His tombstone bearing no name, just “Ci Git” – French for “Here Lies.”
What was the Cause?
There are two leading theories as to what killed Napoleon, depending on whose camp you follow: stomach cancer or arsenic poisoning. Both are compelling arguments but which one is more likely?
Stomach cancer is the official cause of death and judging from the autopsy report there is little speculation as to why so many agree that it was likely stomach cancer that caused Napoleon’s death. During the autopsy conducted May 6th by no fewer than seven doctors with sixteen in attendance, Dr. Francis Antommarchi, who had served as Napoleon’s personal physician, found an ulcer in the stomach causing a perforation of the stomach wall, “sufficient to allow for the passage of the little finger.” And that the whole interior of the stomach was “a mass of cancerous disease,” and “the liver was obstructed and of unusual size.”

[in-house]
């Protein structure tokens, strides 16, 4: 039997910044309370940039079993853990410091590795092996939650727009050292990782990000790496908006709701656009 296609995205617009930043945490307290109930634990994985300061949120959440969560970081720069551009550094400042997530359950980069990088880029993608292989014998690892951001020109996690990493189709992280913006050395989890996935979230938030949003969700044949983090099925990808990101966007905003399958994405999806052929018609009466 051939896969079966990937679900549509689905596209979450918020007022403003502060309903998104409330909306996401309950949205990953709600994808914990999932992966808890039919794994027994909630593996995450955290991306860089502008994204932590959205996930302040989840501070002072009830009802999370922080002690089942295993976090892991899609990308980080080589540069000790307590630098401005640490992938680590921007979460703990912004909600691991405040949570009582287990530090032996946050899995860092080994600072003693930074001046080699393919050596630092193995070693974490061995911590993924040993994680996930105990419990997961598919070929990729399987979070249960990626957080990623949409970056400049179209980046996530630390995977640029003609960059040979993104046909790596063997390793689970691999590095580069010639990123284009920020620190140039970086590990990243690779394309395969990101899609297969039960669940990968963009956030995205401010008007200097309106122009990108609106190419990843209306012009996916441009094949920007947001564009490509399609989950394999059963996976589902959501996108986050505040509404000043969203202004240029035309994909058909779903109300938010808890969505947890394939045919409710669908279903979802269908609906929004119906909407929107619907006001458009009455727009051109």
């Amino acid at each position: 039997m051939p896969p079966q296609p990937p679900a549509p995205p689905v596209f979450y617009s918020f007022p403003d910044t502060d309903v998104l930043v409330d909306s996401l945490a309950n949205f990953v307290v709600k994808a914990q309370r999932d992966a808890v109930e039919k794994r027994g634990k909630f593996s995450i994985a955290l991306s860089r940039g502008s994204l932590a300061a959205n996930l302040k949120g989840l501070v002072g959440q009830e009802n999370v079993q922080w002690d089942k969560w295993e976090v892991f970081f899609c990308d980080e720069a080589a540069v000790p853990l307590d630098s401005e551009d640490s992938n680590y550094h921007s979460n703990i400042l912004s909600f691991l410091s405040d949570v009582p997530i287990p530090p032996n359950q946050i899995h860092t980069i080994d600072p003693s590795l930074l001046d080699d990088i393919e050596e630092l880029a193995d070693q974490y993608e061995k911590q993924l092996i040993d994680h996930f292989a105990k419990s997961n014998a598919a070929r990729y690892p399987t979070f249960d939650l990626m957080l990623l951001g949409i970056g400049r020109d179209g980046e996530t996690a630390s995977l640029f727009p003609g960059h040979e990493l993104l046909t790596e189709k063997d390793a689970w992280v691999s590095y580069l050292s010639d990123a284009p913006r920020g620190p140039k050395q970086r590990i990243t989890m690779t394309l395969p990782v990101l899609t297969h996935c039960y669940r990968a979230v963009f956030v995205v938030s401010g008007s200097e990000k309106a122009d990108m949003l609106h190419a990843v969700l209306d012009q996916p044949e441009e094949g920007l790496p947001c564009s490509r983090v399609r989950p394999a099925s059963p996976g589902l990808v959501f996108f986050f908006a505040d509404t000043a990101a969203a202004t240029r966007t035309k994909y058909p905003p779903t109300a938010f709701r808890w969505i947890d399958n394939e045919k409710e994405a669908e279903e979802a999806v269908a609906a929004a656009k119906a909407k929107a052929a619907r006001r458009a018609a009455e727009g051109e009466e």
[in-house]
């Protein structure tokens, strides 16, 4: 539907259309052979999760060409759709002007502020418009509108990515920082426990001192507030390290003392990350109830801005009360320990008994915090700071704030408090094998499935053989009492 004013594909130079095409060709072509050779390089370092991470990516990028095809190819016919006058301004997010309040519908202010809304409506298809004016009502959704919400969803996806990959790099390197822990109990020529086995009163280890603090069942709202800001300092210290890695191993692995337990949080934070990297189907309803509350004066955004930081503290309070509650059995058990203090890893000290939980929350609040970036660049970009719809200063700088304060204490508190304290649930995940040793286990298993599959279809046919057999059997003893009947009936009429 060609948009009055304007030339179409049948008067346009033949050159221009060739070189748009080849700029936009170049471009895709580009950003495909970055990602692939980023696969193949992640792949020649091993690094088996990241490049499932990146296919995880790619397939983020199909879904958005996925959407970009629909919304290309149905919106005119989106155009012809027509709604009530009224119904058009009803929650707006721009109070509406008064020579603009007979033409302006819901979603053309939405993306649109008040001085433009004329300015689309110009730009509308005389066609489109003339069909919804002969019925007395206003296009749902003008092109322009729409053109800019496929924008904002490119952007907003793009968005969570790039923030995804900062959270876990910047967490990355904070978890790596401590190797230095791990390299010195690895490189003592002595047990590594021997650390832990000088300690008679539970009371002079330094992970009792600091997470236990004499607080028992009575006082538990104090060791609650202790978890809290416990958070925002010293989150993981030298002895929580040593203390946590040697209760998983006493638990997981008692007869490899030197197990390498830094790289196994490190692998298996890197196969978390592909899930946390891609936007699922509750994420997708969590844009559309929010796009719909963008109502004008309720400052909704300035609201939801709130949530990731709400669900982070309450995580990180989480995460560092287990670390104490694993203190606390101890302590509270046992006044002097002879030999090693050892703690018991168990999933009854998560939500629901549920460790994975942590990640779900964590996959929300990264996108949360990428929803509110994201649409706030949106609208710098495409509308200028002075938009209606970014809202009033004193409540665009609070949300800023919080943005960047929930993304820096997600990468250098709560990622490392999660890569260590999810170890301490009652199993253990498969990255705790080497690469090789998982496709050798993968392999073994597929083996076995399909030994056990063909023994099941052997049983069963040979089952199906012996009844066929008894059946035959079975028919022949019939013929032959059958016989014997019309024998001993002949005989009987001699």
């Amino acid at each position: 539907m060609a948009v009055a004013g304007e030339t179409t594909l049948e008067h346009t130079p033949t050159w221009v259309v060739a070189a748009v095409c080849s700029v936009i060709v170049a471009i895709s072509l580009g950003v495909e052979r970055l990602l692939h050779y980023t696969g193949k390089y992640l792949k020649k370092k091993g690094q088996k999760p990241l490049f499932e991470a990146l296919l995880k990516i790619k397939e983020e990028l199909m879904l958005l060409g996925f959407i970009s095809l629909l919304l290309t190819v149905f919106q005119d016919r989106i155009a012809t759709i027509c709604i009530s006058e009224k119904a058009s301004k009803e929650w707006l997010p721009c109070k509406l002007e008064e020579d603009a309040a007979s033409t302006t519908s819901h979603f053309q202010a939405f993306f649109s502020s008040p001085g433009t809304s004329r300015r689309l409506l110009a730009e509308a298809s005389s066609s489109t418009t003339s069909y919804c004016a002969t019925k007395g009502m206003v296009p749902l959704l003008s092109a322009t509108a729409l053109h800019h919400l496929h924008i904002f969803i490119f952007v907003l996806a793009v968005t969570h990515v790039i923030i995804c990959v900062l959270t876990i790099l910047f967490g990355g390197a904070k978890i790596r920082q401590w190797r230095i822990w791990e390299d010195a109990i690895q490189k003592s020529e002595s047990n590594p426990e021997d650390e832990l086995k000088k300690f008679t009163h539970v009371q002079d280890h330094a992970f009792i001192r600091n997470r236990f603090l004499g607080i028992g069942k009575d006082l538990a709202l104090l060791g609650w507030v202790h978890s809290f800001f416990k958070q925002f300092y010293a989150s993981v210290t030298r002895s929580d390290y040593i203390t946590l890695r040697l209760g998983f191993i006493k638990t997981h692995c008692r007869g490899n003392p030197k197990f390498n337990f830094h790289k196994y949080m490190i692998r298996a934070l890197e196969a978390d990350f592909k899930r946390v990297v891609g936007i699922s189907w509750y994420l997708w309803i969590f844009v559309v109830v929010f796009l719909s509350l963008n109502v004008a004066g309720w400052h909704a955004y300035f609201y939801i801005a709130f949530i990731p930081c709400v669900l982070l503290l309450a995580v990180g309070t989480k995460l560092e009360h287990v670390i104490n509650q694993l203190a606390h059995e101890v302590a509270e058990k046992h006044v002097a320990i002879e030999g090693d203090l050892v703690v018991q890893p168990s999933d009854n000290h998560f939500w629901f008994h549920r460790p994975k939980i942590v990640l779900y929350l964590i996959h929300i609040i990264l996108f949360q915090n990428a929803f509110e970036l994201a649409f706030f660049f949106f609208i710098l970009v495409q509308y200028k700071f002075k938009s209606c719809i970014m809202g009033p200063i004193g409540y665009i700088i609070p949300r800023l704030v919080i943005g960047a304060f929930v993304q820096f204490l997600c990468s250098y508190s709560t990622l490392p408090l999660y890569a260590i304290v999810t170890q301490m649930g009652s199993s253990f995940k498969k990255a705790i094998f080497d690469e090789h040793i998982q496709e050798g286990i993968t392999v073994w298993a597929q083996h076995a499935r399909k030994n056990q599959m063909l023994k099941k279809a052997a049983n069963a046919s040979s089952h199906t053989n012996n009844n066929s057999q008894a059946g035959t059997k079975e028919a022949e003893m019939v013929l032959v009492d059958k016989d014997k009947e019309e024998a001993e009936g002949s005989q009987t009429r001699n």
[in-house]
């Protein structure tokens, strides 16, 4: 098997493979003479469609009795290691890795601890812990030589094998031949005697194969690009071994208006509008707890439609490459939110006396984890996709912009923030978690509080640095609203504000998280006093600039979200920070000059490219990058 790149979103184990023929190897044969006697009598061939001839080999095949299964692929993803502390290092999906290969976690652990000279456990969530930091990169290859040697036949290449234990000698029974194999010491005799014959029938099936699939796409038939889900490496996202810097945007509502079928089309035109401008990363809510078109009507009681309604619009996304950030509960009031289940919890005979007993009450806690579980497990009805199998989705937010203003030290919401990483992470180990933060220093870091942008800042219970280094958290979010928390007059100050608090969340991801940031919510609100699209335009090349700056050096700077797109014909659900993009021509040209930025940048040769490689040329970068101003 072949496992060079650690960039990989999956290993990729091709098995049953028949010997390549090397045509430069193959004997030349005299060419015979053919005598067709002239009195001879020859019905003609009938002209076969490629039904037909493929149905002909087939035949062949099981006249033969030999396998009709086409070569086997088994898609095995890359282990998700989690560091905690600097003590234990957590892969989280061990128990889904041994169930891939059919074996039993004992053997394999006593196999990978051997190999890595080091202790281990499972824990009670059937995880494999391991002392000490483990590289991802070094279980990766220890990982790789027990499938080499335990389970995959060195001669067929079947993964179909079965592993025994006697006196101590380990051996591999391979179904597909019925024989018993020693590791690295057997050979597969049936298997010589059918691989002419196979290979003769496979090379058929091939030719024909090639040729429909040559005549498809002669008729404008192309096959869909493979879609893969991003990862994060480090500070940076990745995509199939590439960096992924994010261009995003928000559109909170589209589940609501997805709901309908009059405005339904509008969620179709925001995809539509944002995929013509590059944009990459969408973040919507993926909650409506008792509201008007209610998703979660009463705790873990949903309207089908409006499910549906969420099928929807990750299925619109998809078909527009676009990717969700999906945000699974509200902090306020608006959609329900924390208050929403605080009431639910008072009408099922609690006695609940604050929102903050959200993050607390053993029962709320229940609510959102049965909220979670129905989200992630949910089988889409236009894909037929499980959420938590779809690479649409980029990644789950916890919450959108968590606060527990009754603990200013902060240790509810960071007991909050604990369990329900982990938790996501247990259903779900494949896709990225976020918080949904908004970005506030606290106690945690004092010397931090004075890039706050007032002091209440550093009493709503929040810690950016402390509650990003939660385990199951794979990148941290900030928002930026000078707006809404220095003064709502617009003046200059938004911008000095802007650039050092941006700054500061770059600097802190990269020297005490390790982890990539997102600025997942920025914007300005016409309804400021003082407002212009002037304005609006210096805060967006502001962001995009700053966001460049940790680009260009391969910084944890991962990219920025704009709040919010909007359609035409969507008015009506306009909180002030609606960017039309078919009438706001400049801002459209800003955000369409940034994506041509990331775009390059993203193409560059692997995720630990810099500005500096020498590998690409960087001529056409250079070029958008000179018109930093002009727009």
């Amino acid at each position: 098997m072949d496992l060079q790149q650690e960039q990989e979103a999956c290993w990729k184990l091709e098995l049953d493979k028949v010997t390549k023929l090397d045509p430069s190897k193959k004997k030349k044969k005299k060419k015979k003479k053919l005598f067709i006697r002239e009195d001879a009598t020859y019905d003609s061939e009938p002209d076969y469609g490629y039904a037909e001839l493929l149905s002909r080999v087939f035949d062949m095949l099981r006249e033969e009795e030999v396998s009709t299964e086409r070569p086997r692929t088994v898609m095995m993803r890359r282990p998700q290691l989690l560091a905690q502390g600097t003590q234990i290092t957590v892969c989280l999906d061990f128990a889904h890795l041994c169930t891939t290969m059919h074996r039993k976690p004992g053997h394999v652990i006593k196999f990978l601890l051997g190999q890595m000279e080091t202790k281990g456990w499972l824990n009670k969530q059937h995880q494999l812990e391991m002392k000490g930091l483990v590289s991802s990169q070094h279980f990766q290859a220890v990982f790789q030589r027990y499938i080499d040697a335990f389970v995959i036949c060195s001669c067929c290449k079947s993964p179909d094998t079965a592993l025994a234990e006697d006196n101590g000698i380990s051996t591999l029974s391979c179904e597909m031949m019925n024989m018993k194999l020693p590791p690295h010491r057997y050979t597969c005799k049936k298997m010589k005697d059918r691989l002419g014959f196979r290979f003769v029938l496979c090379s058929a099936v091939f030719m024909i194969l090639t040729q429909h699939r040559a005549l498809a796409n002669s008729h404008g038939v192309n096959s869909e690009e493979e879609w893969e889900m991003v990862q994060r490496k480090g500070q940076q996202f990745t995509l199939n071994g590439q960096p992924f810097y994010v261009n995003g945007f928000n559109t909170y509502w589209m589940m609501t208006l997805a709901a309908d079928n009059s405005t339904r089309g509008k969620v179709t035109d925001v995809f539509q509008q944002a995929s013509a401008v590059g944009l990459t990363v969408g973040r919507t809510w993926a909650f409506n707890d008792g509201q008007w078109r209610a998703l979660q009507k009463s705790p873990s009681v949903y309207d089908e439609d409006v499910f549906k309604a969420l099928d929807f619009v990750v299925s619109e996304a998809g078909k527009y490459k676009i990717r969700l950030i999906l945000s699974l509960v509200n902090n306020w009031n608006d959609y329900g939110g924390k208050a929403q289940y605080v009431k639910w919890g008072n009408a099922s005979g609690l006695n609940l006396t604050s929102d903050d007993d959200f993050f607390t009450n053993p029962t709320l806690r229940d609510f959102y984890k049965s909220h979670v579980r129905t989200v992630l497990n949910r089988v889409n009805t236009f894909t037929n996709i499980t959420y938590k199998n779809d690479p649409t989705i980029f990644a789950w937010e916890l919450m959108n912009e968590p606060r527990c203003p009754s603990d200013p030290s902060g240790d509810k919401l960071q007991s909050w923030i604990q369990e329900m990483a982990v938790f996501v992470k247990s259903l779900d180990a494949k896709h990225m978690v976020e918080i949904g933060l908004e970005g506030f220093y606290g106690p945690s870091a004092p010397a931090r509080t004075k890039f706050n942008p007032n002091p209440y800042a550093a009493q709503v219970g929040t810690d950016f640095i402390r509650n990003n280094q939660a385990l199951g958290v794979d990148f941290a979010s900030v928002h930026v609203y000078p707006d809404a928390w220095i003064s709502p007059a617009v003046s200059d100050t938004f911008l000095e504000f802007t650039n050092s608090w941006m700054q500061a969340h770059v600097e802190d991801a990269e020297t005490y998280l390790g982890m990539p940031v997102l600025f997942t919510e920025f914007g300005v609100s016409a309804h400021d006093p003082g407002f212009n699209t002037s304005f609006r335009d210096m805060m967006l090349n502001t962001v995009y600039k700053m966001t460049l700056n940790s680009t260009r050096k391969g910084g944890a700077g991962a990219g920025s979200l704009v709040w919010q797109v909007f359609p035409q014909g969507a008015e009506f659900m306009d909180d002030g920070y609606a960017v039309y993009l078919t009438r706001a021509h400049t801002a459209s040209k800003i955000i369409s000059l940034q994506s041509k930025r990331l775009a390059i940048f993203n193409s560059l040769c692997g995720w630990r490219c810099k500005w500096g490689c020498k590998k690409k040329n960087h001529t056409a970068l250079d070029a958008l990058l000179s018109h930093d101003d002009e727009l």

Dr. Antommarchi did not sign the official autopsy report. Though he did find sign the report sent to Napoleon’s family on May 8th.
It is worth noting that Napoleon’s grandfather, father, brother, and three sisters all died due to stomach cancer. And Napoleon himself alternated between believing he was poisoned or suffering from the same disease that had killed his father and grandfather.
What’s your Poison?
The case for arsenic poisoning is flimsier, but makes for a better story, framing our emperor as a tragic hero.
In 1822, our old friend Dr. O’Meara published a book claiming that Napoleon had been killed at the hands of the British via arsenic poisoning.
Arsenic was used in a variety of ways in the 19th century and its poisonous nature was not fully understood. Arsenic and chalk were mixed together in the later Victorian era and was eaten by women to improve their complexion. Arsenic was also used as a wood preservative and winemakers would use it to dry their barrels and basins.
Copper and arsenic were mixed to create a beautiful green color called Scheele’s Green or Paris Green, and which was used as wallpaper color, dyes for clothing and candles, and even for candies and cakes. Newspapers and journals of the day tell stories of children and ladies wasting away in bright green rooms and dresses.
Reportedly the rooms at Longwood House were painted a bright green color, which was Napoleon’s favorite color. This could have been the source of arsenic poisoning.